But yet more important is the probability, nay almost the certainty, that whole formations containing the records of vast geological periods are entirely buried beneath the ocean, and for ever beyond our reach. Most of the gaps in the geological series may thus be filled up, and vast numbers of unknown and unimaginable animals, which might help to elucidate the affinities of the numerous isolated groups which are a perpetual puzzle to the zoologist, may there be buried, till future revolutions may raise them in their turn above the waters, to afford materials for the study of whatever race of intelligent beings may then have succeeded us. These considerations must lead us to the conclusion, that our knowledge of the whole series of the former inhabitants of the earth is necessarily most imperfect and fragmentary,—as much so as our knowledge of the present organic world would be, were we forced to make our collections and observations only in spots equally limited in area and in number with those actually laid open for the collection of fossils. Now, the hypothesis of Professor Forbes is essentially one that assumes to a great extent the completeness of our knowledge of the whole series of organic beings which have existed on the earth. This appears to be a fatal objection to it, independently of all other considerations. It may be said that the same ob
jections exist against every theory on such a subject, but this is not necessarily the case. The hypothesis put forward in this paper depends in no degree upon the completeness of our knowledge of the former condition of the organic world, but takes what facts we have as fragments of a vast whole, and deduces from them something of the nature and proportions of that whole which we can never know in detail. It is founded upon isolated groups of facts, recognizes their isolation, and endeavours to deduce from them the nature of the intervening portions.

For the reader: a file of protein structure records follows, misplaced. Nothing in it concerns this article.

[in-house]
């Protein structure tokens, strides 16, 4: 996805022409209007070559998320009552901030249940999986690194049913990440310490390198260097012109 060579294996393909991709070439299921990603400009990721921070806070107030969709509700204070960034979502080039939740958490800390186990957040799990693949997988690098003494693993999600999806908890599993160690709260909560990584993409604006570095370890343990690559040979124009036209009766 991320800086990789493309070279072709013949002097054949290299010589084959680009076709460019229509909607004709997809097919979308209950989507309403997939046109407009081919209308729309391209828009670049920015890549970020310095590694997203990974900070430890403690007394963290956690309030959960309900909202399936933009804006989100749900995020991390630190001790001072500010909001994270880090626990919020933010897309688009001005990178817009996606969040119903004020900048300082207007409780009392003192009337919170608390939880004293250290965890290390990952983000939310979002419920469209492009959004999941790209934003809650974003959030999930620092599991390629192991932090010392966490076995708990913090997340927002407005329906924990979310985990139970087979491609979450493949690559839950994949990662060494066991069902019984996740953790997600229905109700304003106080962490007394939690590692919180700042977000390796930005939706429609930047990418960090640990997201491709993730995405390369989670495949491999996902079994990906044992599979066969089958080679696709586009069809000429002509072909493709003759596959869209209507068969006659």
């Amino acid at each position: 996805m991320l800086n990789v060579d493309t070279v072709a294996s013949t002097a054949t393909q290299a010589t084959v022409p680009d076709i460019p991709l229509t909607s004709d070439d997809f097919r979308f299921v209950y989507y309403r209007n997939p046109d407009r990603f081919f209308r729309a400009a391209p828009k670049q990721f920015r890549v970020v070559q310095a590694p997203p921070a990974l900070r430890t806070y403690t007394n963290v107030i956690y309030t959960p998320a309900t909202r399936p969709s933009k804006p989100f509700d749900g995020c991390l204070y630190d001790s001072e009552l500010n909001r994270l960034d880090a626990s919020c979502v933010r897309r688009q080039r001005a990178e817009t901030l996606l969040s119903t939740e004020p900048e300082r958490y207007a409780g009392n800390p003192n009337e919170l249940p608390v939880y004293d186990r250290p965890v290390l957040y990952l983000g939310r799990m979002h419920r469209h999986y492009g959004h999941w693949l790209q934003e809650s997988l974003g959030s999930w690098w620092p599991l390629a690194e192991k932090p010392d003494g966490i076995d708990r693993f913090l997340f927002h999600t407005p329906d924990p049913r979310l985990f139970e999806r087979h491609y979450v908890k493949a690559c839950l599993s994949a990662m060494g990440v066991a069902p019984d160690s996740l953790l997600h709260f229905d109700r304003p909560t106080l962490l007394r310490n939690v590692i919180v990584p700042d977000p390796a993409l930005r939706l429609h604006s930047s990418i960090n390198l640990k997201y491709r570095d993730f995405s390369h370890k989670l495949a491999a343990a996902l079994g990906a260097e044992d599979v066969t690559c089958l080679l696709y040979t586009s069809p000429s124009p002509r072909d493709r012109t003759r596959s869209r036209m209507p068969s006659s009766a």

Rudimentary Organs Another important series of facts, quite in accordance with, and even necessary deductions from, the law now developed, are those of rudimentary organs. That these really do exist, and in most cases have no special function in the animal economy, is admitted by the first authorities in comparative anatomy. The minute limbs hidden beneath the skin in many of the snake-like lizards, the anal hooks of the boa constrictor, the complete series of jointed finger- bones in the paddle of the Manatus and whale, are a few of the most familiar instances. In botany a similar class of facts has been long recognised. Abortive stamens, rudimentary floral envelopes and undeveloped carpels, are of the most frequent occurrence. To every thoughtful naturalist the question must arise, What are these for? What have they to do with the great laws of creation ? Do they not teach us something of the system of Nature ? If each species has been created independently, and without any necessary relations with pre-existing species, what do these rudiments, these apparent imperfections mean? There must be a cause for them; they must be the necessary results of some great natural law. Now, if, as it has been endeavoured to be shown, the great law which has regulated the peopling of the earth with animal and vegetable life is, that every change shall be gradual; that no new creature shall be formed widely differing from anything before existing; that in this, as in everything else in Nature, there shall be gradation and harmony,—then these rudimentary organs are necessary, and are an essential part of the system of Nature. Ere the higher Vertebrata were formed, for instance, many steps were required, and many organs had to undergo modifications from the rudimental condition in which only they had as yet existed. We still see remaining an antitypal sketch of a wing adapted for fight in the scaly flapper of the penguin, and limbs first concealed beneath the skin, and then weakly protruding from it, were the necessary gradations before others should be formed fully adapted for locomotion.* Many more of these modifications should we behold, and more complete series